The Alternative School Review - March 2017
I work with young people who fail to thrive in a traditional mainstream, educational setting. TAS offers a different approach to schooling and I was eager for our pupils to take part in Simon’s first block of Forest School sessions. Although our pupils can at times be challenging, I was interested to see how they responded to being outside, learning new skills, on a regular basis.
Over the weeks, I have watched our pupils not only learn new practical skills such as fire lighting and cooking on an open fire but also develop personal qualities such as sharing, cooperation and team work – skills that are hard to develop in a classroom setting. Although the routine was new to them to begin with, they adapted and thrived on the routines offered to them at Forest School. Pupils remembered it was Forest School on Tuesday afternoons and needed no prompting from myself to come to school ready to go to Wood-Sage. They wanted to attend school just so they could come to Forest School.
To begin with, the journey to and from Wood-Sage was tough for staff as we had to deal with pupils wanting to play loud music to dealing with food fights in the car. By the end of the sessions, pupils were turning the music down unprompted as they knew loud music would upset one pupil in particular. Pupils did not check their phones whilst we were with Simon, something we have never managed to crack to such a degree in the classroom. Staff could not believe it when I told them that pupils were not checking their phones for over 2 hours.
Practical skills developed over the weeks and pupils could complete tasks more quickly each week. Pupils were impressed at being allowed to use tools such as knives and bill hooks as some believe that, before they came to TAS, they were considered to be the naughty kids and were amazed that Simon was trusting them to use potentially dangerous items. Simon went to great lengths to explain that they were not weapons but tools that needed to be treated with respect. They realised the respect these tools need when one pupil cut himself, after not following the safety instructions, and this accident turned into another learning opportunity as Simon demonstrated first aid.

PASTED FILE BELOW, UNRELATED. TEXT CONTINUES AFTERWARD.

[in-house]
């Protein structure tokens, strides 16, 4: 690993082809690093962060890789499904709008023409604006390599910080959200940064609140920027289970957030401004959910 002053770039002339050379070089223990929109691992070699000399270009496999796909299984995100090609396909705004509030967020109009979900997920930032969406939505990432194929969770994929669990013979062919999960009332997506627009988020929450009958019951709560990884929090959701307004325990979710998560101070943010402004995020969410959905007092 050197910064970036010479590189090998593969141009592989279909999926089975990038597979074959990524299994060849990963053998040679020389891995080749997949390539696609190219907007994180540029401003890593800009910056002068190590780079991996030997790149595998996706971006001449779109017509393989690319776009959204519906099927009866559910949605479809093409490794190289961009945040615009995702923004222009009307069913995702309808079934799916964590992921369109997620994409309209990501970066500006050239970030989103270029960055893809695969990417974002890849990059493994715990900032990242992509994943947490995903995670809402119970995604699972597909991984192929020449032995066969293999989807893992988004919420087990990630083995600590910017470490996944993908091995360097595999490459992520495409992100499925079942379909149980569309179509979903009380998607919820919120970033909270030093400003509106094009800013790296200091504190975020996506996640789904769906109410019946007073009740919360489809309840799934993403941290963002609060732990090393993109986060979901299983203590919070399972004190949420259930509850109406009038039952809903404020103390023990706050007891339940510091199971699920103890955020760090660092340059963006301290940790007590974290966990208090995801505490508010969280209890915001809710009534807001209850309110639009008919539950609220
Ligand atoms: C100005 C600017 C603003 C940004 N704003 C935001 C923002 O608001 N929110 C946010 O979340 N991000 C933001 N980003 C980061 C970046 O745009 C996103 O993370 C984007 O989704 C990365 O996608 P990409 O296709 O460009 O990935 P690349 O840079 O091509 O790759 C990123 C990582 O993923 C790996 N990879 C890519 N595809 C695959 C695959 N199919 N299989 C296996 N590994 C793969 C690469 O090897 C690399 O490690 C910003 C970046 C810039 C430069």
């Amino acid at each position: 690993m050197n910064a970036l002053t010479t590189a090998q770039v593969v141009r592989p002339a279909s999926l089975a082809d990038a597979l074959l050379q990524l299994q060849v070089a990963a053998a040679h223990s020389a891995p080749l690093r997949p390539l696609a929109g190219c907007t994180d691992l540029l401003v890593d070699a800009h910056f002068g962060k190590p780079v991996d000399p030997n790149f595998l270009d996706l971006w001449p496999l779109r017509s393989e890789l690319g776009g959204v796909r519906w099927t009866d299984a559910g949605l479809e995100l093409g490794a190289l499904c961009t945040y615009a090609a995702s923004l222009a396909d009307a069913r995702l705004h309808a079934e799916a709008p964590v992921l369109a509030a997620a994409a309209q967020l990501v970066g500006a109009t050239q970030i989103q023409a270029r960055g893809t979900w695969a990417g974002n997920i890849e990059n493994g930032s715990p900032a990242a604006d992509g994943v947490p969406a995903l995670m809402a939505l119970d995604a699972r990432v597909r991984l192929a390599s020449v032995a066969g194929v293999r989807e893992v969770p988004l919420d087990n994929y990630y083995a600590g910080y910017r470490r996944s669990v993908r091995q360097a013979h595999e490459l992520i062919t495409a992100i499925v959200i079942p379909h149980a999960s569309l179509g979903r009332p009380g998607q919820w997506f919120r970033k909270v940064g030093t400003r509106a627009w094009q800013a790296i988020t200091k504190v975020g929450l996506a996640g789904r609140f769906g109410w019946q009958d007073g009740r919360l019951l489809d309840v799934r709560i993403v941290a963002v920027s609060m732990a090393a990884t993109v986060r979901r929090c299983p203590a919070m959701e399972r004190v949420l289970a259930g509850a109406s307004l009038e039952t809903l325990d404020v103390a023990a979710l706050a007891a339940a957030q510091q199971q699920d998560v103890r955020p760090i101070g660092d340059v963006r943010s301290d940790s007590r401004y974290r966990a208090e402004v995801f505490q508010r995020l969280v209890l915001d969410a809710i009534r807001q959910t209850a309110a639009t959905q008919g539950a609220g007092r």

What was more impressive over the course, was how it impacted the pupils on a personal level. One mum told me how her child could not cope to have any mud on him or be wet and that his behaviour would be difficult to manage should he get wet or dirty. By the end of session, we noted him jumping in muddy puddles. On the final session, he fell into a big, muddy stream and although he was bothered, he dealt with it quickly and tolerated it. For this pupil, this was a huge personal achievement. His mum was even more amazed when I told her that he had tried pancakes and bacon as he normally has, through his own choice, a very restricted diet.
Another pupil, who in a classroom, is very unfocused and finds it difficult to concentrate on any tasks, became a natural leader at Forest School. He was quick to master tasks and then chose to share these skills with others who had not mastered them as quickly. He also showed a previously unseen side during the Forest School sessions. He proved how he could be really caring especially when a pupil slipped in the stream as he did not hesitate to get into the water to help this pupil. The fact that he would get wet did not stop him from helping. This was a huge change as he had upset this pupil by being mean to him on the journeys back to school on the first two weeks.
The impact of these sessions is difficult to put into words as some of the changes in pupils may seem subtle to others but to those who know the pupils understand how significant they are. Forest School has been hugely beneficial to our pupils and I cannot wait to continue with them. The fact that our pupils were so disappointed when they realised that this block was over speaks volumes in itself.
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